"Hering lived two or three years almost wholly imwjr ihe English; havinc heard their power and rrh?s every where celebrated ; having contemplated 'beir гтем poliiical influence, and on the other hand r:?Hinc Italy wholly degraded from her rank as a "anon, and the Italians divided, weak, and enslaved, 1 »as ashamed of being an Italian, and wished not : 'Pissess any thing in common with this nation."— "oLi. p. 121.
"I was naturally attached to a domestic life ; hut •пег hiving visited England at nineteen, and read Piiiiiuch with the greatest interest at twenty years "jf age, I experienced the most insufferable repug'"ice at marrying and having my children born at Turin."—Vol. i. p. 175.
The time, however, was not yet come »hen study was to ballast and anchor this ted spirit. Plutarch was soon thrown ; ana the patriot and hie horses gallop
off to Vienna. The state of his mmd, both as to idleness and politics, is strikingly represented in the following short passage.
"I might easily, during my stay at Vienna, have been introduced to the celebrated poet Metastasio, at whose house our minisler, the old and respectable Count Canale, passed his evenings in a select company of men of letters, whose chief amusement consisted in reading portions from the Greek, Latin, and Italian classics. Having taken an affection for me, he wished, out of pity to my idleness, to conduct me thither. But I declined accompanying him, either from my usual awkwardness, or from the contempt which the constant habit of reading French works had given me for Italian productions. Hence I concluded, that this assemblage of men of letters, with their classics, could be only a dismal company of pedants. Besides, I had seen Metastasio, in the gardens of Schoenbrunn, perform the customary genuflexion to Maria Theresa in such a servile and adulatory manner, that I, who had my head stuffed with Plutarch, and who exaggerated every thine I conceived, could not think of binding myself, either by the ties of familiatity or friendship, with a poet who had sold himself to a despotism which I so cordially detested."
Vol. i. pp. 182, 183.
From Vienna he flew to Prussia, which, he says, looked all like one great guardhouse; and where he could not repress "the horror and indignation he felt at beholding oppression and despotism assuming the mask of virtue." From Prussia he passed on to Denmark; where his health was seriously affected by the profligacy in which he indulged; and where the only amusement he could relish, consisted in "driving a sledge with inconceivable velocity overlhe snow." In this way he wandered on through Sweden and Finland to Russia ; and experienced, as usual, a miserable disappointment on arriving at St. Petersburg.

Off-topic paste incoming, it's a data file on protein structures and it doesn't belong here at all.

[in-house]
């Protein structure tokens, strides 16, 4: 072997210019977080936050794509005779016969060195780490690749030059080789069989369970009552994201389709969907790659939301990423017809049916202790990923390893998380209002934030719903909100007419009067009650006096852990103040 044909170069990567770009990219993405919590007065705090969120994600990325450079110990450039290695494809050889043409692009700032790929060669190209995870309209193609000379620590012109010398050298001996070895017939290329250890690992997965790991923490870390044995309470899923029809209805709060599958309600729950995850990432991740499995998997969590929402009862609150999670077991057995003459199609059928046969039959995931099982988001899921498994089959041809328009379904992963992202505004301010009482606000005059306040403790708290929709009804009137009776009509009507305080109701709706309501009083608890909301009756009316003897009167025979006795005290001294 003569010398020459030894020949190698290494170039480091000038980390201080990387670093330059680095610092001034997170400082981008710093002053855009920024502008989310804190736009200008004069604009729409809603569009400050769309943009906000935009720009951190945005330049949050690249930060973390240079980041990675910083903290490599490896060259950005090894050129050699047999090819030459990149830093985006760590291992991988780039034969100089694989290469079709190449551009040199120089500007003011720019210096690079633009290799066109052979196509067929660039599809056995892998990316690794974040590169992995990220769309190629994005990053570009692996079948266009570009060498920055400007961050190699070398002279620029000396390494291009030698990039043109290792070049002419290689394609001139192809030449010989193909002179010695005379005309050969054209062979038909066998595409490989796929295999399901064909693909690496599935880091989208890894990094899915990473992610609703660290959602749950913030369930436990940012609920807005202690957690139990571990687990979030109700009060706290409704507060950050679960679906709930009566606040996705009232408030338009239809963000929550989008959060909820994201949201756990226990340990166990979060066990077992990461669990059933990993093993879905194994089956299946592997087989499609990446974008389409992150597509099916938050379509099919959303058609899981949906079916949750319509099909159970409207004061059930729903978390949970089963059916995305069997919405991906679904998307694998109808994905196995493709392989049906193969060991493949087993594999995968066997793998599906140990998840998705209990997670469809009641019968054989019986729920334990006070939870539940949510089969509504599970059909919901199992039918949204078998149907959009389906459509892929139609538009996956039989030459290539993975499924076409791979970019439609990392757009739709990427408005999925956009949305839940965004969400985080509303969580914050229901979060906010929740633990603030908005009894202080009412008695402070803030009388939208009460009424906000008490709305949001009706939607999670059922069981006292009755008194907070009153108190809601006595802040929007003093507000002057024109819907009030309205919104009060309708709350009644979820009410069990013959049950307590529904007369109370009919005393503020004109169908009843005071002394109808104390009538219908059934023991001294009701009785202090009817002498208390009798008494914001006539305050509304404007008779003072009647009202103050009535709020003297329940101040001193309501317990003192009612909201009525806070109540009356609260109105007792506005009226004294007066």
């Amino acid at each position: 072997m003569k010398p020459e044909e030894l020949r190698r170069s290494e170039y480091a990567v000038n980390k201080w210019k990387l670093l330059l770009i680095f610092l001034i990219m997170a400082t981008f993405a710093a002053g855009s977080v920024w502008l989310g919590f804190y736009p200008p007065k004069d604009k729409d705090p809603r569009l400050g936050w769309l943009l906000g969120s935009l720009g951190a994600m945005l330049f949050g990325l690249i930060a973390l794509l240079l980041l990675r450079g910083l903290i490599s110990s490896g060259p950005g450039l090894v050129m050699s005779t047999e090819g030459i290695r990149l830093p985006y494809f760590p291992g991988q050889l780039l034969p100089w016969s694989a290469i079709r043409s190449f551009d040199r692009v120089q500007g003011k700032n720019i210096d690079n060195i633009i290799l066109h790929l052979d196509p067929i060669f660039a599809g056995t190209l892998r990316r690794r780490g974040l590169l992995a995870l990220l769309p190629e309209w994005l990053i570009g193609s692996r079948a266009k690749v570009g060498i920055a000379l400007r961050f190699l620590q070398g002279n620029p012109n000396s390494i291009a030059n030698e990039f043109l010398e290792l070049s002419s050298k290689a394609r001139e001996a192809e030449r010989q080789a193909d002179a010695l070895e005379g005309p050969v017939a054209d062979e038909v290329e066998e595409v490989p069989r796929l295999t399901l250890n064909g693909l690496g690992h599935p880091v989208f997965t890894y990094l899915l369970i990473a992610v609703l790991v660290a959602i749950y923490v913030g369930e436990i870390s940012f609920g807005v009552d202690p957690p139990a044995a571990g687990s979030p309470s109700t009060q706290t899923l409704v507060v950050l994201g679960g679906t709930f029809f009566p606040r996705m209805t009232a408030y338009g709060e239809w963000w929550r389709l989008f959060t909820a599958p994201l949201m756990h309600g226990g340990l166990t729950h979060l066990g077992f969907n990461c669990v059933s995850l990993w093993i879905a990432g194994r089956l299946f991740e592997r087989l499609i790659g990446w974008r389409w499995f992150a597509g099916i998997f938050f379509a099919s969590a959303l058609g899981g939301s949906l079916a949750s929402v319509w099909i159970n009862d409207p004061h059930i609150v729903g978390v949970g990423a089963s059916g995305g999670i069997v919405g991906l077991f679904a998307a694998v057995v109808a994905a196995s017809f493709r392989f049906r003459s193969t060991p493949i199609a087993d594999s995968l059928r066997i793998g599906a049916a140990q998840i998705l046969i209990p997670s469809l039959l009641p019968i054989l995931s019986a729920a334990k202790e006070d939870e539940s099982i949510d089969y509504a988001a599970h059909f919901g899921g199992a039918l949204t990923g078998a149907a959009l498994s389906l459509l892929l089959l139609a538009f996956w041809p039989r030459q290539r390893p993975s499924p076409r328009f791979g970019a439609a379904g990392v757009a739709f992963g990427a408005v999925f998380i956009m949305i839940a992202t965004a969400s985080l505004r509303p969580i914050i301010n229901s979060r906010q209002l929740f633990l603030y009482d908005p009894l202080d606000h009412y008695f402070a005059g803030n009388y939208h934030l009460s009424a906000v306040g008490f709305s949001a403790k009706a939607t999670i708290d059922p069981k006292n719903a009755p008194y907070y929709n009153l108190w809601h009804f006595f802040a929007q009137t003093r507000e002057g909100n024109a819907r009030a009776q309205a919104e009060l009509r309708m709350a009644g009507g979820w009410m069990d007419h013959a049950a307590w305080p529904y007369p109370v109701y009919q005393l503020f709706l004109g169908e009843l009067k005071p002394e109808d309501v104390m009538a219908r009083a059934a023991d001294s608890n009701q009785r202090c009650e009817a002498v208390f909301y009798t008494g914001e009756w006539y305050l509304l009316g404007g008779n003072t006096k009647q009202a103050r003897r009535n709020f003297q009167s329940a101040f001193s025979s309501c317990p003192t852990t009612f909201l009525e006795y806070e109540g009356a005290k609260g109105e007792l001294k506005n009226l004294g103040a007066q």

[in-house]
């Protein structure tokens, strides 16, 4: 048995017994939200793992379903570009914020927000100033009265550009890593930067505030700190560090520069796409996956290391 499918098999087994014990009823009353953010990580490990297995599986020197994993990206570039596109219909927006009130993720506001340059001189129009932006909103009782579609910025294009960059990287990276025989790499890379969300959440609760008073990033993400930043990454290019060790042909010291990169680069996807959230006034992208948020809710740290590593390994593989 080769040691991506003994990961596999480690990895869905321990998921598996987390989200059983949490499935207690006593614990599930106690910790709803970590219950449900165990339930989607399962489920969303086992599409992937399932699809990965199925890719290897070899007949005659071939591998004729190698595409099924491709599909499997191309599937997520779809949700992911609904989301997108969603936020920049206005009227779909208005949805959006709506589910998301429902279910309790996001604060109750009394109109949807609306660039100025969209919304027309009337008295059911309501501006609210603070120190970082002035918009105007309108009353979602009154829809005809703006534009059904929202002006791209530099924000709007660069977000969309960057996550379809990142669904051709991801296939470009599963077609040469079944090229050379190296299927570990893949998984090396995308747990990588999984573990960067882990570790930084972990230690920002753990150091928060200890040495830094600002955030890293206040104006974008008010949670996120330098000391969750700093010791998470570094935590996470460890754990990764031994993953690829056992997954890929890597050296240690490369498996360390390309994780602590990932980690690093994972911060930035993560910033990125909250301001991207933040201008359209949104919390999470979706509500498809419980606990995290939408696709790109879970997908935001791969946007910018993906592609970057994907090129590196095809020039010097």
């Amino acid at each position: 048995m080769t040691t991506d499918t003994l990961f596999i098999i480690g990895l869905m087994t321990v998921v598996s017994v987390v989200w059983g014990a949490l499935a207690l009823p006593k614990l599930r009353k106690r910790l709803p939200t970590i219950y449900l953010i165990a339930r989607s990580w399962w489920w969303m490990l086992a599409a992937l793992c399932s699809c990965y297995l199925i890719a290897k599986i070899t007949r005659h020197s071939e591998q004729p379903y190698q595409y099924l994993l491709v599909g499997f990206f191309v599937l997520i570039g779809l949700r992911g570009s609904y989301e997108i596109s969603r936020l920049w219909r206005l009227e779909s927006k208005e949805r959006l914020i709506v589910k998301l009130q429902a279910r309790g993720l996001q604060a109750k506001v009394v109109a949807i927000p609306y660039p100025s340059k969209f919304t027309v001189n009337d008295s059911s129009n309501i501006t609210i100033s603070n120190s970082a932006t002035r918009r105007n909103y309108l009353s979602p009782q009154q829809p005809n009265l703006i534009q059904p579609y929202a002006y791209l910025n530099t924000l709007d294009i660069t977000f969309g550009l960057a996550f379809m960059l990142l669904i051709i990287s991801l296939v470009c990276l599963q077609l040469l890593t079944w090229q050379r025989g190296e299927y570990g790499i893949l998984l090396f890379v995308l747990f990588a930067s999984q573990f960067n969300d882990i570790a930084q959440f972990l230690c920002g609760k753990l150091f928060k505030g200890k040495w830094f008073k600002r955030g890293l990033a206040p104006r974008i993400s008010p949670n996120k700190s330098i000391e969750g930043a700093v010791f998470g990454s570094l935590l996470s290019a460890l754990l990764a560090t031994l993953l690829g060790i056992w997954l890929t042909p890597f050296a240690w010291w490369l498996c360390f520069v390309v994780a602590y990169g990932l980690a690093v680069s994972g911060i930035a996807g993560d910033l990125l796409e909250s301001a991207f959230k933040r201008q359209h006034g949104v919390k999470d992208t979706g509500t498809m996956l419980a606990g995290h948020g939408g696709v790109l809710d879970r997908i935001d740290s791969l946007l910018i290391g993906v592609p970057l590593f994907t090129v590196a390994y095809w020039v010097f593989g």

"Alas! no sooner had I reached this Asiatic assemblage of wooden huts, than Rome, Genoa, Venice, and Florence rose to my recollection; and I could not refrain from laughing. What I afterwards saw ol this country tended still more strongly to confirm my first impression, that it merited not to be seen. Every thing, except their beards and their horses, disgusted me so much, that, during six weeks I remained among these savages, I determined not to become acquainted with any one ; nor sven to see the two or three youths with whom I bad associated at Turin, and who were descended From the first families of the country. I took no measure to be presented to the celebrated Autocratrix Catherine II.; nor did I even behold the countenance of a sovereign who in our days has outstripped fame. On investigating, at a future period, the reason of such extraordinary conduct, I became convinced that it proceeded from a certain intolerance of character, and a hatred to every species of tyranny, and which in this particular instance ittached itself to a person suspected of the most terrible crime—the murder of a defenceless husband."—Vol. i. pp. 194, 195.
This rage for liberty continued to possess him in his return through Prussia, and really seems to have reached its acmé when it dictated the following most preposterous passage.—which, we cannot help suspecting, is
ndebted for part of its absurdity to the trans
"I visited Zorndorff, a spot rendered famous by he sanguinary battle fought between the Russians und Prussians, where thousands of men on both